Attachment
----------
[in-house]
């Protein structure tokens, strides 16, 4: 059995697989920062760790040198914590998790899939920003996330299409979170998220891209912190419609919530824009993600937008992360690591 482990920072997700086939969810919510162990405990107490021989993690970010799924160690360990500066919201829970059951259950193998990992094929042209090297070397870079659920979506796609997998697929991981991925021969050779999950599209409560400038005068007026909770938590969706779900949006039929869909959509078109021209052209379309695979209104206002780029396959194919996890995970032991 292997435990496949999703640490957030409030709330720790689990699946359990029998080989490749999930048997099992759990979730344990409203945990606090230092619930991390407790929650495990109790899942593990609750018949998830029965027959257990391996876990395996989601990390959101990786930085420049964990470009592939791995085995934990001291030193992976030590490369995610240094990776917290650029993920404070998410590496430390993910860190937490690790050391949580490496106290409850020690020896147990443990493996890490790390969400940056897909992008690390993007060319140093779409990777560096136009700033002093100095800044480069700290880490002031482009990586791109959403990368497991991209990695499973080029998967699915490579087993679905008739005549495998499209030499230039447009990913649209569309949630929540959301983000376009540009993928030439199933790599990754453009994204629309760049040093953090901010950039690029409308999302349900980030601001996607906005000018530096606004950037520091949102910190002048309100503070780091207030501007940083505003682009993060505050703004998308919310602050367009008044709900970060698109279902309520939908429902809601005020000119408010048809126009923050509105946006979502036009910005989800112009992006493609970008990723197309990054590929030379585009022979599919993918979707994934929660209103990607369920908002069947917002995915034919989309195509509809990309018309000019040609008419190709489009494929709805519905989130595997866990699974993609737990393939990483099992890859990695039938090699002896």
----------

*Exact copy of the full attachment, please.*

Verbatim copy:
[in-house]
């Protein structure tokens, strides 16, 4: 059995697989920062760790040198914590998790899939920003996330299409979170998220891209912190419609919530824009993600937008992360690591 482990920072997700086939969810919510162990405990107490021989993690970010799924160690360990500066919201829970059951259950193998990992094929042209090297070397870079659920979506796609997998697929991981991925021969050779999950599209409560400038005068007026909770938590969706779900949006039929869909959509078109021209052209379309695979209104206002780029396959194919996890995970032991 292997435990496949999703640490957030409030709330720790689990699946359990029998080989490749999930048997099992759990979730344990409203945990606090230092619930991390407790929650495990109790899942593990609750018949998830029965027959257990391996876990395996989601990390959101990786930085420049964990470009592939791995085995934990001291030193992976030590490369995610240094990776917290650029993920404070998410590496430390993910860190937490690790050391949580490496106290409850020690020896147990443990493996890490790390969400940056897909992008690390993007060319140093779409990777560096136009700033002093100095800044480069700290880490002031482009990586791109959403990368497991991209990695499973080029998967699915490579087993679905008739005549495998499209030499230039447009990913649209569309949630929540959301983000376009540009993928030439199933790599990754453009994204629309760049040093953090901010950039690029409308999302349900980030601001996607906005000018530096606004950037520091949102910190002048309100503070780091207030501007940083505003682009993060505050703004998308919310602050367009008044709900970060698109279902309520939908429902809601005020000119408010048809126009923050509105946006979502036009910005989800112009992006493609970008990723197309990054590929030379585009022979599919993918979707994934929660209103990607369920908002069947917002995915034919989309195509509809990309018309000019040609008419190709489009494929709805519905989130595997866990699974993609737990393939990483099992890859990695039938090699002896």